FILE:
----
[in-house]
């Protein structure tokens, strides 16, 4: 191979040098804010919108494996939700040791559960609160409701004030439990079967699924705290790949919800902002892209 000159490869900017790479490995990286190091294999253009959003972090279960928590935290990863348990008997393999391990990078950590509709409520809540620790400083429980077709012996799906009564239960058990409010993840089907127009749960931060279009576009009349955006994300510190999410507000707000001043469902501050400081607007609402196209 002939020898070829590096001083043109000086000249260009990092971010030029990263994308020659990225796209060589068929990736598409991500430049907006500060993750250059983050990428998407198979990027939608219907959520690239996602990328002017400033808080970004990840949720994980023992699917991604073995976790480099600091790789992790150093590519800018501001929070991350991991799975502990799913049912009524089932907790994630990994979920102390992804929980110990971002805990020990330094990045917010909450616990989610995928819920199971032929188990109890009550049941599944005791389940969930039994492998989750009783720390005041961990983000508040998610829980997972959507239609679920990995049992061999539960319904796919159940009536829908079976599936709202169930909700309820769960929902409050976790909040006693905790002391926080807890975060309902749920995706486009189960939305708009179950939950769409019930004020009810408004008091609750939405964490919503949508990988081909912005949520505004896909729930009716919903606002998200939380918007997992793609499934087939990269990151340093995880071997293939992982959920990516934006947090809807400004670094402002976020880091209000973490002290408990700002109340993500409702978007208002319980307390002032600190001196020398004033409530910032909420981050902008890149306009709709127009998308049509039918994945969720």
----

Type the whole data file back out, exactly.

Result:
[in-house]
């Protein structure tokens, strides 16, 4: 191979040098804010919108494996939700040791559960609160409701004030439990079967699924705290790949919800902002892209 000159490869900017790479490995990286190091294999253009959003972090279960928590935290990863348990008997393999391990990078950590509709409520809540620790400083429980077709012996799906009564239960058990409010993840089907127009749960931060279009576009009349955006994300510190999410507000707000001043469902501050400081607007609402196209 002939020898070829590096001083043109000086000249260009990092971010030029990263994308020659990225796209060589068929990736598409991500430049907006500060993750250059983050990428998407198979990027939608219907959520690239996602990328002017400033808080970004990840949720994980023992699917991604073995976790480099600091790789992790150093590519800018501001929070991350991991799975502990799913049912009524089932907790994630990994979920102390992804929980110990971002805990020990330094990045917010909450616990989610995928819920199971032929188990109890009550049941599944005791389940969930039994492998989750009783720390005041961990983000508040998610829980997972959507239609679920990995049992061999539960319904796919159940009536829908079976599936709202169930909700309820769960929902409050976790909040006693905790002391926080807890975060309902749920995706486009189960939305708009179950939950769409019930004020009810408004008091609750939405964490919503949508990988081909912005949520505004896909729930009716919903606002998200939380918007997992793609499934087939990269990151340093995880071997293939992982959920990516934006947090809807400004670094402002976020880091209000973490002290408990700002109340993500409702978007208002319980307390002032600190001196020398004033409530910032909420981050902008890149306009709709127009998308049509039918994945969720």